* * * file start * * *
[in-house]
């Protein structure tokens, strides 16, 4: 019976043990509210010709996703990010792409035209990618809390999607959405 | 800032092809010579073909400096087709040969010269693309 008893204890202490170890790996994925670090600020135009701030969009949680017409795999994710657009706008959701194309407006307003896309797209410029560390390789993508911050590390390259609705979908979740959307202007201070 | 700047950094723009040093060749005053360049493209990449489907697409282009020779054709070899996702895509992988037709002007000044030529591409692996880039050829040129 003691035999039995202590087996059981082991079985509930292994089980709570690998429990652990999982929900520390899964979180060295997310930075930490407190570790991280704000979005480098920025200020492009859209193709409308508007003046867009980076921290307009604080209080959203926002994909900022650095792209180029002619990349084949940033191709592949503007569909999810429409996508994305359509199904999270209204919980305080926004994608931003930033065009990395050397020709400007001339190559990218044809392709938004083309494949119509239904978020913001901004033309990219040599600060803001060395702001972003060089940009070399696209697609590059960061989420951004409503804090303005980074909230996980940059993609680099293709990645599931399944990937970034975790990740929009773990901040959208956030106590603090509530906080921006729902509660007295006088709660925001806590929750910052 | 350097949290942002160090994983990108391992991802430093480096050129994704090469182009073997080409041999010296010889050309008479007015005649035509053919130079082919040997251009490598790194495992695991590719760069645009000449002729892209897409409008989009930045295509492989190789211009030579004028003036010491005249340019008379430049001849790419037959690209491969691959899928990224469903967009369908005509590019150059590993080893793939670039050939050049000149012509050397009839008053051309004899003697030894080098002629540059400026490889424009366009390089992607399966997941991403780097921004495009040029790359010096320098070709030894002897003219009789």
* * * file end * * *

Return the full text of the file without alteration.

[in-house]
């Protein structure tokens, strides 16, 4: 019976043990509210010709996703990010792409035209990618809390999607959405 | 800032092809010579073909400096087709040969010269693309 008893204890202490170890790996994925670090600020135009701030969009949680017409795999994710657009706008959701194309407006307003896309797209410029560390390789993508911050590390390259609705979908979740959307202007201070 | 700047950094723009040093060749005053360049493209990449489907697409282009020779054709070899996702895509992988037709002007000044030529591409692996880039050829040129 003691035999039995202590087996059981082991079985509930292994089980709570690998429990652990999982929900520390899964979180060295997310930075930490407190570790991280704000979005480098920025200020492009859209193709409308508007003046867009980076921290307009604080209080959203926002994909900022650095792209180029002619990349084949940033191709592949503007569909999810429409996508994305359509199904999270209204919980305080926004994608931003930033065009990395050397020709400007001339190559990218044809392709938004083309494949119509239904978020913001901004033309990219040599600060803001060395702001972003060089940009070399696209697609590059960061989420951004409503804090303005980074909230996980940059993609680099293709990645599931399944990937970034975790990740929009773990901040959208956030106590603090509530906080921006729902509660007295006088709660925001806590929750910052 | 350097949290942002160090994983990108391992991802430093480096050129994704090469182009073997080409041999010296010889050309008479007015005649035509053919130079082919040997251009490598790194495992695991590719760069645009000449002729892209897409409008989009930045295509492989190789211009030579004028003036010491005249340019008379430049001849790419037959690209491969691959899928990224469903967009369908005509590019150059590993080893793939670039050939050049000149012509050397009839008053051309004899003697030894080098002629540059400026490889424009366009390089992607399966997941991403780097921004495009040029790359010096320098070709030894002897003219009789």